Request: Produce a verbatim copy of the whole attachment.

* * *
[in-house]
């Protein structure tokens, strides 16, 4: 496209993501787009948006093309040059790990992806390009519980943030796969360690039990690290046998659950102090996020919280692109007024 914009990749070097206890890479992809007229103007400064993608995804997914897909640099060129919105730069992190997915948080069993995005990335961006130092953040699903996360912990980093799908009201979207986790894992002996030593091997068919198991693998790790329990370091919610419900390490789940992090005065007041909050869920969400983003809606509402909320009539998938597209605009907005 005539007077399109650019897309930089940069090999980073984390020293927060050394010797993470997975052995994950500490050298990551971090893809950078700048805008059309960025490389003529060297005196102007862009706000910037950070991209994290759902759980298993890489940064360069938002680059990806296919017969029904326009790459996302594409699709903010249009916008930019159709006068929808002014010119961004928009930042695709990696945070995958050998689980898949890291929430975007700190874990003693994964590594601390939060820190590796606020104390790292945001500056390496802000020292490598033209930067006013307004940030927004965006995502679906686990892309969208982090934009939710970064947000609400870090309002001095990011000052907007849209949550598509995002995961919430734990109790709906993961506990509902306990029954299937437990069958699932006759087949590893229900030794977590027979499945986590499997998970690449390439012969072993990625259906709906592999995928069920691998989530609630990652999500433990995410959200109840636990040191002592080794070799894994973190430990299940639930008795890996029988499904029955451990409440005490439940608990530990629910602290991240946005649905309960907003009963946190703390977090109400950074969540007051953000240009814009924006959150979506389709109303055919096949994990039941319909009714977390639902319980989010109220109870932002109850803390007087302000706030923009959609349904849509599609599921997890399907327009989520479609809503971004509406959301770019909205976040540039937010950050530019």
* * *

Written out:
[in-house]
């Protein structure tokens, strides 16, 4: 496209993501787009948006093309040059790990992806390009519980943030796969360690039990690290046998659950102090996020919280692109007024 914009990749070097206890890479992809007229103007400064993608995804997914897909640099060129919105730069992190997915948080069993995005990335961006130092953040699903996360912990980093799908009201979207986790894992002996030593091997068919198991693998790790329990370091919610419900390490789940992090005065007041909050869920969400983003809606509402909320009539998938597209605009907005 005539007077399109650019897309930089940069090999980073984390020293927060050394010797993470997975052995994950500490050298990551971090893809950078700048805008059309960025490389003529060297005196102007862009706000910037950070991209994290759902759980298993890489940064360069938002680059990806296919017969029904326009790459996302594409699709903010249009916008930019159709006068929808002014010119961004928009930042695709990696945070995958050998689980898949890291929430975007700190874990003693994964590594601390939060820190590796606020104390790292945001500056390496802000020292490598033209930067006013307004940030927004965006995502679906686990892309969208982090934009939710970064947000609400870090309002001095990011000052907007849209949550598509995002995961919430734990109790709906993961506990509902306990029954299937437990069958699932006759087949590893229900030794977590027979499945986590499997998970690449390439012969072993990625259906709906592999995928069920691998989530609630990652999500433990995410959200109840636990040191002592080794070799894994973190430990299940639930008795890996029988499904029955451990409440005490439940608990530990629910602290991240946005649905309960907003009963946190703390977090109400950074969540007051953000240009814009924006959150979506389709109303055919096949994990039941319909009714977390639902319980989010109220109870932002109850803390007087302000706030923009959609349904849509599609599921997890399907327009989520479609809503971004509406959301770019909205976040540039937010950050530019």